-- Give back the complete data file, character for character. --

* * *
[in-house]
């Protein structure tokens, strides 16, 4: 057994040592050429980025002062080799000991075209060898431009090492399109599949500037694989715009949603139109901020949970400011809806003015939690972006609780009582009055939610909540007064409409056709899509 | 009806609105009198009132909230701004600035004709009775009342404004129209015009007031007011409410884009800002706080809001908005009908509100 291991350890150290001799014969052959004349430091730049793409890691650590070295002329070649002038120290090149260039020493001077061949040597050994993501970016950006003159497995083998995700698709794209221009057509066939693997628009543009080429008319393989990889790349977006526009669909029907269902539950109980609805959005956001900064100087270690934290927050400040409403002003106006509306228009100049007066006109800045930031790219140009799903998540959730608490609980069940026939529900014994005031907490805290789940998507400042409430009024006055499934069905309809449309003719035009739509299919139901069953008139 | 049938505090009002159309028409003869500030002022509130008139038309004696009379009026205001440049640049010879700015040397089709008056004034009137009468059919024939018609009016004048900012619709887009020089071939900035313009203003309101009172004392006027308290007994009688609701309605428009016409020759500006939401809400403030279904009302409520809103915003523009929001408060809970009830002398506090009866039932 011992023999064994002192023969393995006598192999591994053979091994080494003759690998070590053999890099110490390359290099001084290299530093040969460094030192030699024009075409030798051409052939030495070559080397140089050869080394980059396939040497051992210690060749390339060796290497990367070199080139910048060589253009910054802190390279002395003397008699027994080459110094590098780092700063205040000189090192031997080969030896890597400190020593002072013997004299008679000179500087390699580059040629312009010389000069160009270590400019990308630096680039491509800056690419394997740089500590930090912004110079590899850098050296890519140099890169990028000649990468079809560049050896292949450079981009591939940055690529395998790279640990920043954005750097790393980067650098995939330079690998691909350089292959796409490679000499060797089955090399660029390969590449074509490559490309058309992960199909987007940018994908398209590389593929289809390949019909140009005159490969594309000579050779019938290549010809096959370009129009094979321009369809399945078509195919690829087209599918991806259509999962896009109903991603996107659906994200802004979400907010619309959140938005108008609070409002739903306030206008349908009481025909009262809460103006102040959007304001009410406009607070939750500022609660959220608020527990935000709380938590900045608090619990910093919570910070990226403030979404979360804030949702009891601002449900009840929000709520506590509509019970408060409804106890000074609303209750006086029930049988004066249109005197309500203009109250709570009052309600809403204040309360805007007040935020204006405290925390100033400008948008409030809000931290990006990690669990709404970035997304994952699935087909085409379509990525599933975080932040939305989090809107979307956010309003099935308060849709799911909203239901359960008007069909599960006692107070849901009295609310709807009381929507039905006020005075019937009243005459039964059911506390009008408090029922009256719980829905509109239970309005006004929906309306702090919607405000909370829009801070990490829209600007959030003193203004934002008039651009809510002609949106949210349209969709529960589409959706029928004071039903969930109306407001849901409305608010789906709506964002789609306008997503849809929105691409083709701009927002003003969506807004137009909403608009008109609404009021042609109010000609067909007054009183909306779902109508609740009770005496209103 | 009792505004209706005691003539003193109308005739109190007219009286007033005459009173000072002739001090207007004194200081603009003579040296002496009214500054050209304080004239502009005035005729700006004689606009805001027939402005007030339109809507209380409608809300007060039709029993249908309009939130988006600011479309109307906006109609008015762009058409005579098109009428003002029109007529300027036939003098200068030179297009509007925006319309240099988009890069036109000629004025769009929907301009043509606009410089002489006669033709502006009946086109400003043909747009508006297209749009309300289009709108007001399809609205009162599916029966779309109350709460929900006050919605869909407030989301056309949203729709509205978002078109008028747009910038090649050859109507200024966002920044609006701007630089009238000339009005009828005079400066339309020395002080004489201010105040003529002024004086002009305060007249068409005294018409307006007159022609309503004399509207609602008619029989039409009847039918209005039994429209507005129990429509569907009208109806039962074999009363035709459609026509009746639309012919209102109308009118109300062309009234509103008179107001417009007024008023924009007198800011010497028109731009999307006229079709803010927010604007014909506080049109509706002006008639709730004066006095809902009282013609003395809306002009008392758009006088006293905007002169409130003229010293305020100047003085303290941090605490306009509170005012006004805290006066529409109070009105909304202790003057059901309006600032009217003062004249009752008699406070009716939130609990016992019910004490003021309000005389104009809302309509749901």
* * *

[in-house]
């Protein structure tokens, strides 16, 4: 057994040592050429980025002062080799000991075209060898431009090492399109599949500037694989715009949603139109901020949970400011809806003015939690972006609780009582009055939610909540007064409409056709899509 | 009806609105009198009132909230701004600035004709009775009342404004129209015009007031007011409410884009800002706080809001908005009908509100 291991350890150290001799014969052959004349430091730049793409890691650590070295002329070649002038120290090149260039020493001077061949040597050994993501970016950006003159497995083998995700698709794209221009057509066939693997628009543009080429008319393989990889790349977006526009669909029907269902539950109980609805959005956001900064100087270690934290927050400040409403002003106006509306228009100049007066006109800045930031790219140009799903998540959730608490609980069940026939529900014994005031907490805290789940998507400042409430009024006055499934069905309809449309003719035009739509299919139901069953008139 | 049938505090009002159309028409003869500030002022509130008139038309004696009379009026205001440049640049010879700015040397089709008056004034009137009468059919024939018609009016004048900012619709887009020089071939900035313009203003309101009172004392006027308290007994009688609701309605428009016409020759500006939401809400403030279904009302409520809103915003523009929001408060809970009830002398506090009866039932 011992023999064994002192023969393995006598192999591994053979091994080494003759690998070590053999890099110490390359290099001084290299530093040969460094030192030699024009075409030798051409052939030495070559080397140089050869080394980059396939040497051992210690060749390339060796290497990367070199080139910048060589253009910054802190390279002395003397008699027994080459110094590098780092700063205040000189090192031997080969030896890597400190020593002072013997004299008679000179500087390699580059040629312009010389000069160009270590400019990308630096680039491509800056690419394997740089500590930090912004110079590899850098050296890519140099890169990028000649990468079809560049050896292949450079981009591939940055690529395998790279640990920043954005750097790393980067650098995939330079690998691909350089292959796409490679000499060797089955090399660029390969590449074509490559490309058309992960199909987007940018994908398209590389593929289809390949019909140009005159490969594309000579050779019938290549010809096959370009129009094979321009369809399945078509195919690829087209599918991806259509999962896009109903991603996107659906994200802004979400907010619309959140938005108008609070409002739903306030206008349908009481025909009262809460103006102040959007304001009410406009607070939750500022609660959220608020527990935000709380938590900045608090619990910093919570910070990226403030979404979360804030949702009891601002449900009840929000709520506590509509019970408060409804106890000074609303209750006086029930049988004066249109005197309500203009109250709570009052309600809403204040309360805007007040935020204006405290925390100033400008948008409030809000931290990006990690669990709404970035997304994952699935087909085409379509990525599933975080932040939305989090809107979307956010309003099935308060849709799911909203239901359960008007069909599960006692107070849901009295609310709807009381929507039905006020005075019937009243005459039964059911506390009008408090029922009256719980829905509109239970309005006004929906309306702090919607405000909370829009801070990490829209600007959030003193203004934002008039651009809510002609949106949210349209969709529960589409959706029928004071039903969930109306407001849901409305608010789906709506964002789609306008997503849809929105691409083709701009927002003003969506807004137009909403608009008109609404009021042609109010000609067909007054009183909306779902109508609740009770005496209103 | 009792505004209706005691003539003193109308005739109190007219009286007033005459009173000072002739001090207007004194200081603009003579040296002496009214500054050209304080004239502009005035005729700006004689606009805001027939402005007030339109809507209380409608809300007060039709029993249908309009939130988006600011479309109307906006109609008015762009058409005579098109009428003002029109007529300027036939003098200068030179297009509007925006319309240099988009890069036109000629004025769009929907301009043509606009410089002489006669033709502006009946086109400003043909747009508006297209749009309300289009709108007001399809609205009162599916029966779309109350709460929900006050919605869909407030989301056309949203729709509205978002078109008028747009910038090649050859109507200024966002920044609006701007630089009238000339009005009828005079400066339309020395002080004489201010105040003529002024004086002009305060007249068409005294018409307006007159022609309503004399509207609602008619029989039409009847039918209005039994429209507005129990429509569907009208109806039962074999009363035709459609026509009746639309012919209102109308009118109300062309009234509103008179107001417009007024008023924009007198800011010497028109731009999307006229079709803010927010604007014909506080049109509706002006008639709730004066006095809902009282013609003395809306002009008392758009006088006293905007002169409130003229010293305020100047003085303290941090605490306009509170005012006004805290006066529409109070009105909304202790003057059901309006600032009217003062004249009752008699406070009716939130609990016992019910004490003021309000005389104009809302309509749901």